Researchers have long understood that addiction commonly occurs with Post Traumatic Stress Disorder (PTSD). When its impact reaches a serious level for an individual, a therapist will identify PTSD as a co-occurring disorder with addiction. By learning about how co-occurring disorders and addiction can affect the brain, we can discover why the need for co-occurring treatment is so imperative.

What Is a Co-Occurring Disorder?

Sometimes referred to as dual diagnosis, a co-occurring disorder diagnosis is made when a sufferer presents with both an addiction and a mental health disorder like PTSD. Co-occurring disorders always refer to the presence of both addiction and a mental health disorder, but it can include disorders aside from PTSD.

For instance, a person might suffer from post traumatic stress disorder and an addiction to pain killers. Another might present with alcoholism and depression. While either condition is serious on its own, together they pose a decided challenge for the sufferer. Treating both simultaneously is the best method for managing concurrent disorders.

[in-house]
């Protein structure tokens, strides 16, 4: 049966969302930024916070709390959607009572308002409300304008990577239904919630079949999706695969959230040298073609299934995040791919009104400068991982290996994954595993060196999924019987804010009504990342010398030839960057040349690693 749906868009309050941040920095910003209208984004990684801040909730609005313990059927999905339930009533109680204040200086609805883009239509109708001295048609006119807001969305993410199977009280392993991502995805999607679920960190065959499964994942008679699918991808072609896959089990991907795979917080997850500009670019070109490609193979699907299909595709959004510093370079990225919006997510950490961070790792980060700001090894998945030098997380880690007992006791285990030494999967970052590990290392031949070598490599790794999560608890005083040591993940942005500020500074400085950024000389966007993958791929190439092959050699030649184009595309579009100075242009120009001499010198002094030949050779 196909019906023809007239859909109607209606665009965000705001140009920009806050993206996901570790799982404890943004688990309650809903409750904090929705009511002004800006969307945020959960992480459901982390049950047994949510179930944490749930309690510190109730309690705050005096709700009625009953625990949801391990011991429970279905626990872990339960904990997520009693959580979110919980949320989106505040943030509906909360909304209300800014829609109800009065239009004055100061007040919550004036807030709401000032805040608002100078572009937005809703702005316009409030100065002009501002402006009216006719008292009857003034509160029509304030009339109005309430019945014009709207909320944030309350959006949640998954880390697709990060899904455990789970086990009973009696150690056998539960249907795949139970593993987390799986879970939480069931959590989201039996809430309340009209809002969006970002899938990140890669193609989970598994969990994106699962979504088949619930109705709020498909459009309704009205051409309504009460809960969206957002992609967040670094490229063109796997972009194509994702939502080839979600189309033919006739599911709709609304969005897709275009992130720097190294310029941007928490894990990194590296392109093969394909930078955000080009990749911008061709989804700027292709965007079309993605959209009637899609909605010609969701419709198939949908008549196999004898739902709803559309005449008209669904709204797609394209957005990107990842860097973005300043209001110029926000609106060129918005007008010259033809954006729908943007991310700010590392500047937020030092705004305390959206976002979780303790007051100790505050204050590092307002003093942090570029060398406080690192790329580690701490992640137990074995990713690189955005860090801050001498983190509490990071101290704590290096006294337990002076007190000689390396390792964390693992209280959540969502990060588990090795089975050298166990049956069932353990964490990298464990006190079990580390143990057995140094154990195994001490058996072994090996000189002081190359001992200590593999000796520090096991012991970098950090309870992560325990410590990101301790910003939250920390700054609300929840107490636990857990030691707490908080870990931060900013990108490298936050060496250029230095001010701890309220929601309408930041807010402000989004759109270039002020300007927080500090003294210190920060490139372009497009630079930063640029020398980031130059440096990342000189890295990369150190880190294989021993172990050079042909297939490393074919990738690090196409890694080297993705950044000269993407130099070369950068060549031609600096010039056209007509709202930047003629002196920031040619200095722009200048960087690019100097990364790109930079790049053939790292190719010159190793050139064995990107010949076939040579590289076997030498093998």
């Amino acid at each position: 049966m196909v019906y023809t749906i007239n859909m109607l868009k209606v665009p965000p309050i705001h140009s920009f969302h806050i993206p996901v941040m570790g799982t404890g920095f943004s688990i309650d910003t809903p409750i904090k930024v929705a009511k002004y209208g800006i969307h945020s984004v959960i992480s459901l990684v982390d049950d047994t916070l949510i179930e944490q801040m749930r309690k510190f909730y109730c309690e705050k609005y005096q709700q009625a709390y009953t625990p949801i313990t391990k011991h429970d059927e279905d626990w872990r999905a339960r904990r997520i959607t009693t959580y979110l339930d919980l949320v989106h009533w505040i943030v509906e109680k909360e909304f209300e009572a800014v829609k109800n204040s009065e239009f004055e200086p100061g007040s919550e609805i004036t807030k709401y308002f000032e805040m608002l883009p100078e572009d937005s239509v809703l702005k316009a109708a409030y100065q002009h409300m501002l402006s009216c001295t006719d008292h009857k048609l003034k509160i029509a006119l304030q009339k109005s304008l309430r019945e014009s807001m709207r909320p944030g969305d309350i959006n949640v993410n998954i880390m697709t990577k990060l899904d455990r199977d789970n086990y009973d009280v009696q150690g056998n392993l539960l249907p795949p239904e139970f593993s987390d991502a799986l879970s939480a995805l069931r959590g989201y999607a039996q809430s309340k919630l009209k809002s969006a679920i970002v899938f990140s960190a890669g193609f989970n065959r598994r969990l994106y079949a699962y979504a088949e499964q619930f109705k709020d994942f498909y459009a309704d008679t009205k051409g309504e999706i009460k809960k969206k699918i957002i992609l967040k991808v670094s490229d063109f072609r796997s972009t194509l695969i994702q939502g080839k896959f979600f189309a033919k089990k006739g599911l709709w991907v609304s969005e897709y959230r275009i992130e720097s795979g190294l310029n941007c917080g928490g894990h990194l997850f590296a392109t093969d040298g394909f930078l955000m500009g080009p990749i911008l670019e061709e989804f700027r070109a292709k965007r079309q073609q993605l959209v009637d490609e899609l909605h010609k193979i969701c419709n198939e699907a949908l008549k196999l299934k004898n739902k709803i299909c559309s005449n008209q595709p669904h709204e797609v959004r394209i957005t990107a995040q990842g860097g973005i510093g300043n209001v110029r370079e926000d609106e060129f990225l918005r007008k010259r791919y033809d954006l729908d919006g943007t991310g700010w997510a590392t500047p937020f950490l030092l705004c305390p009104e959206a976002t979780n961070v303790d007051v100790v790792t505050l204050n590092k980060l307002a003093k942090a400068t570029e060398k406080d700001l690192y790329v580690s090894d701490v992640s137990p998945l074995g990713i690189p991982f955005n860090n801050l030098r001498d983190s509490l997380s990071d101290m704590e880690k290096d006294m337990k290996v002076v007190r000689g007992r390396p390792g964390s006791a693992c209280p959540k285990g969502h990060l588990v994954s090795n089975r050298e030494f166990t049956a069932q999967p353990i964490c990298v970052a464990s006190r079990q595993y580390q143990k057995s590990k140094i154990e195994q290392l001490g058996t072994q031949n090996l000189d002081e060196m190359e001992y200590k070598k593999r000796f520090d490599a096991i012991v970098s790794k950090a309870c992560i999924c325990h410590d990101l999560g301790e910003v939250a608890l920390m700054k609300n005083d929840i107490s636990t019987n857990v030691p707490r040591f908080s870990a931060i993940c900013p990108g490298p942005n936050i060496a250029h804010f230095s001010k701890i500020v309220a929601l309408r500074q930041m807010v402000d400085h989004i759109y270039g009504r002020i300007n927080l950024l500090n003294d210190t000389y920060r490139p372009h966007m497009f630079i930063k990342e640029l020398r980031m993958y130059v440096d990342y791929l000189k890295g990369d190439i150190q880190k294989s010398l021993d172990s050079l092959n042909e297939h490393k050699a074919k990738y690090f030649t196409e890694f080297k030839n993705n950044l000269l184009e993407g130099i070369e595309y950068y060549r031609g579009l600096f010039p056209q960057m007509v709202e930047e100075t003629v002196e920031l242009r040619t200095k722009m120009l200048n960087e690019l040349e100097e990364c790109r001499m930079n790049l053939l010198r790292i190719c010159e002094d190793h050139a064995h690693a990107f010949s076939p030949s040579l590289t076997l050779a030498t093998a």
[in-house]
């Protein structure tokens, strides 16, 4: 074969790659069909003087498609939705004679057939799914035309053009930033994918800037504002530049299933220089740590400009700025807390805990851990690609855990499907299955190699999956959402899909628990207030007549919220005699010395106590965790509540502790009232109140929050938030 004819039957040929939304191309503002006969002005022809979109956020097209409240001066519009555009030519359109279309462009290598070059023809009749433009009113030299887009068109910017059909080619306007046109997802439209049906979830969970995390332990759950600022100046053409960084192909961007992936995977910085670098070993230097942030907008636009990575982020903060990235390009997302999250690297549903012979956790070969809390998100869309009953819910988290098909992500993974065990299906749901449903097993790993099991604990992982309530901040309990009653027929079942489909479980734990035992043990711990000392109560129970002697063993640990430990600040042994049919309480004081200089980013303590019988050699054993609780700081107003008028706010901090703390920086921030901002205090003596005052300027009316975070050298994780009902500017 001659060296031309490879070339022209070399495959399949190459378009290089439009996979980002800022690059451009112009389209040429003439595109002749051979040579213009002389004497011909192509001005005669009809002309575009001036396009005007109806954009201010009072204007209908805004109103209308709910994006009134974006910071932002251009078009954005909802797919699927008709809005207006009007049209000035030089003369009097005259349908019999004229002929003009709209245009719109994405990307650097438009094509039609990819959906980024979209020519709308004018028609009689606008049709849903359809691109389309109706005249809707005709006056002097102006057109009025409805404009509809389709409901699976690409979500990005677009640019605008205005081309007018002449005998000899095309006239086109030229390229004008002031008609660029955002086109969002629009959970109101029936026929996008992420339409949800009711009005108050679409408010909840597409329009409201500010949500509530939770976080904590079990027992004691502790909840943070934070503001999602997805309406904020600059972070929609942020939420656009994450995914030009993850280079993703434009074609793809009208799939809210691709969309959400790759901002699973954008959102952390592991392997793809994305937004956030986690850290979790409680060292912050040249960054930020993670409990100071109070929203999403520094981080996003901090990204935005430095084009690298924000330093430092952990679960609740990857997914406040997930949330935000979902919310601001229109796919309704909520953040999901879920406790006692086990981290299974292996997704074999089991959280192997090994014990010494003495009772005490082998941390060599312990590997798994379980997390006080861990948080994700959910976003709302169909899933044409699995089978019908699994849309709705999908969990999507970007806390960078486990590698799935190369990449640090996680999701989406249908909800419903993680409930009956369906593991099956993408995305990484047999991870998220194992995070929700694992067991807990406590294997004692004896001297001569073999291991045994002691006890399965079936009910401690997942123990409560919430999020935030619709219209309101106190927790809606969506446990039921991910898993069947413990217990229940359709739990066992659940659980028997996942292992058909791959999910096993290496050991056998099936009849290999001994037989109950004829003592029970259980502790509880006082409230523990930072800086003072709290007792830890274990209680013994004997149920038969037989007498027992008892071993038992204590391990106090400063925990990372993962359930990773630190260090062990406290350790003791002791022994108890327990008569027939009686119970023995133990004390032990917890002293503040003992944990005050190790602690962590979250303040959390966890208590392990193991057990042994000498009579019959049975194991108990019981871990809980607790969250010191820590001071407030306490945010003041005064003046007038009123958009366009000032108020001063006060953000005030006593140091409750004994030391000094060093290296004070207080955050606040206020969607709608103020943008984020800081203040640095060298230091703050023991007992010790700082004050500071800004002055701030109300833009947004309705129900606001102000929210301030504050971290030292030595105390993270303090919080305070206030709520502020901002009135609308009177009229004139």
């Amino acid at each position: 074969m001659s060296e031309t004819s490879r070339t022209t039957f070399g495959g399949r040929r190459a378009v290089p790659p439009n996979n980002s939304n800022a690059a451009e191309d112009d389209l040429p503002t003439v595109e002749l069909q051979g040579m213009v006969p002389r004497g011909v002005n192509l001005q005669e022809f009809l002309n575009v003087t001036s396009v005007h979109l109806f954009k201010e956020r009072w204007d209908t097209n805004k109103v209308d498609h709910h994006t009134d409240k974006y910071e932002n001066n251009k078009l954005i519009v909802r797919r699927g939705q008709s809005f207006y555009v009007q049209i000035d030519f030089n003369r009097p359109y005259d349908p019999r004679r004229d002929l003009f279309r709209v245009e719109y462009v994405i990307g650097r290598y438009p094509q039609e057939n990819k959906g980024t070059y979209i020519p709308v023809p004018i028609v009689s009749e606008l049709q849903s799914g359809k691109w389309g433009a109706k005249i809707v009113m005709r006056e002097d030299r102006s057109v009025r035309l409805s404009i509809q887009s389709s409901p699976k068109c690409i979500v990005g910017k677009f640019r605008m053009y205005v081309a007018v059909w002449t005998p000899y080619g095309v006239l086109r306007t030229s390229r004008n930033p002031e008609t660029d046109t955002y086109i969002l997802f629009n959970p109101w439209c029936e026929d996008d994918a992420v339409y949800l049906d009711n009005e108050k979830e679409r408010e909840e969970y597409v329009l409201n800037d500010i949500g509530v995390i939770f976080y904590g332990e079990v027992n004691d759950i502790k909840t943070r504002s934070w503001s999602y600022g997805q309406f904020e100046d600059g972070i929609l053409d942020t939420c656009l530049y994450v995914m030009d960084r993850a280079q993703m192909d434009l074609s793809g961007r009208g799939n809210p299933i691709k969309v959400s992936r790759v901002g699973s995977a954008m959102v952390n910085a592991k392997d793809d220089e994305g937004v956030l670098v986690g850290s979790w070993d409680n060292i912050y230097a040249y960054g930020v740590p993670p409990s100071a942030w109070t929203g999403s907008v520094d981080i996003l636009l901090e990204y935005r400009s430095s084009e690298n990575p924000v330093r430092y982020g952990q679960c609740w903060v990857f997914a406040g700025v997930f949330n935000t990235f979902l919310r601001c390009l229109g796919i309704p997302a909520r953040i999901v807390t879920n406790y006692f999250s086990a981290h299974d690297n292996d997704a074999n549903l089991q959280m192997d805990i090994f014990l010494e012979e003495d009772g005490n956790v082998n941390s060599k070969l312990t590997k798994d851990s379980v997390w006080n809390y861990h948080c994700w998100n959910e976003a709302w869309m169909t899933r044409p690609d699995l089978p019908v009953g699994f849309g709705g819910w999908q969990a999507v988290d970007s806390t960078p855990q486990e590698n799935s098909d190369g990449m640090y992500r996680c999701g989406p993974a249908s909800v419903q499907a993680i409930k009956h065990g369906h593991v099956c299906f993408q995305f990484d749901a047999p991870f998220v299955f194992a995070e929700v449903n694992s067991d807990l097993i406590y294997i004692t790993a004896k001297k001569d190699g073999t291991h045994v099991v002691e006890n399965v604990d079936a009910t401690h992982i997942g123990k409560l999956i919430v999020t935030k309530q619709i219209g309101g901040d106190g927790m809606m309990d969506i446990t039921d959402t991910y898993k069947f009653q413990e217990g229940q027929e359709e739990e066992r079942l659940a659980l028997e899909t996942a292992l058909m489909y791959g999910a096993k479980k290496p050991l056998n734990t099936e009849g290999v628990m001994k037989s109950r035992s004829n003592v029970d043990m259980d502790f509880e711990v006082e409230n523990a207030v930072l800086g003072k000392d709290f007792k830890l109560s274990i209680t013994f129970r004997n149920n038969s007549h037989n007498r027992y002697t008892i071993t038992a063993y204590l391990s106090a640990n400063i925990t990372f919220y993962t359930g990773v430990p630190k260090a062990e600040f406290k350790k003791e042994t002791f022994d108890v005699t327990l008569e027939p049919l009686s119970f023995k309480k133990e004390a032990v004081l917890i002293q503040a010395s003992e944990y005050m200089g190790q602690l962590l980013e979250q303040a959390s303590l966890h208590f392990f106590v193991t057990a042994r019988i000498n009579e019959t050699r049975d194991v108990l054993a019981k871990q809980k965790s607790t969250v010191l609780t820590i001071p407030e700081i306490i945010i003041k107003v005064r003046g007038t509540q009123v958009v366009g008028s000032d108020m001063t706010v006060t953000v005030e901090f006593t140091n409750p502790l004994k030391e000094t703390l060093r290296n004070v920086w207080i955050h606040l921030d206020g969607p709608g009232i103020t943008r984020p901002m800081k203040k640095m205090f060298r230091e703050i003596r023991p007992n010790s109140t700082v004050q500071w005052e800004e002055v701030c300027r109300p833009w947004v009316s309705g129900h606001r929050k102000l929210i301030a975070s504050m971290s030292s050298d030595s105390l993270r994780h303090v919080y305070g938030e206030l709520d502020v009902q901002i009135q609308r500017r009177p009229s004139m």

How Does Addiction Affect the Brain?

Over time, abusing substances like alcohol or drugs alters the chemistry of the brain. Someone using these, however, may not notice these effects because that’s often the point of using them in the first place–to achieve an altered state of mind.

However, the intoxicating effect is not the only alteration happening in the brain. Over time, both gray and white matter are damaged by addictive substances.

The result varies among individuals in terms of severity, but effects like foggy memory, impaired cognitive function, and dementia can result. Moreover, someone who abuses drugs or alcohol on a chronic basis can literally give themselves a mental illness that can range from depression to psychosis.

How Does Addiction Affect Mental Illness?

Someone with a mental illness like post-traumatic stress disorder can be plagued by its symptoms, so much so that they may turn to alcohol or drugs to relieve them. In the short term, individuals may find relief in alcohol or drugs, but the relief is short lived because with regular use of addictive substances, tolerance ensues.

When the same dose doesn’t produce the same relief, the user increases the dose. As the dose continues to be increased and the tolerance level cemented, an addiction develops.

It’s easy to see how these very separate conditions can overlap and impact each other in destructive ways. Getting the proper treatment is the key.

While addiction and mental illness may never be cured, they can be successfully managed so that the sufferer doesn’t suffer from these conditions any longer and can enjoy a normal and productive life.

If you suspect your loved one many be suffering from post traumatic stress disorder and addiction, it’s important to encourage them to seek help from an addiction treatment center where both conditions can be dealt with at the same time for best results.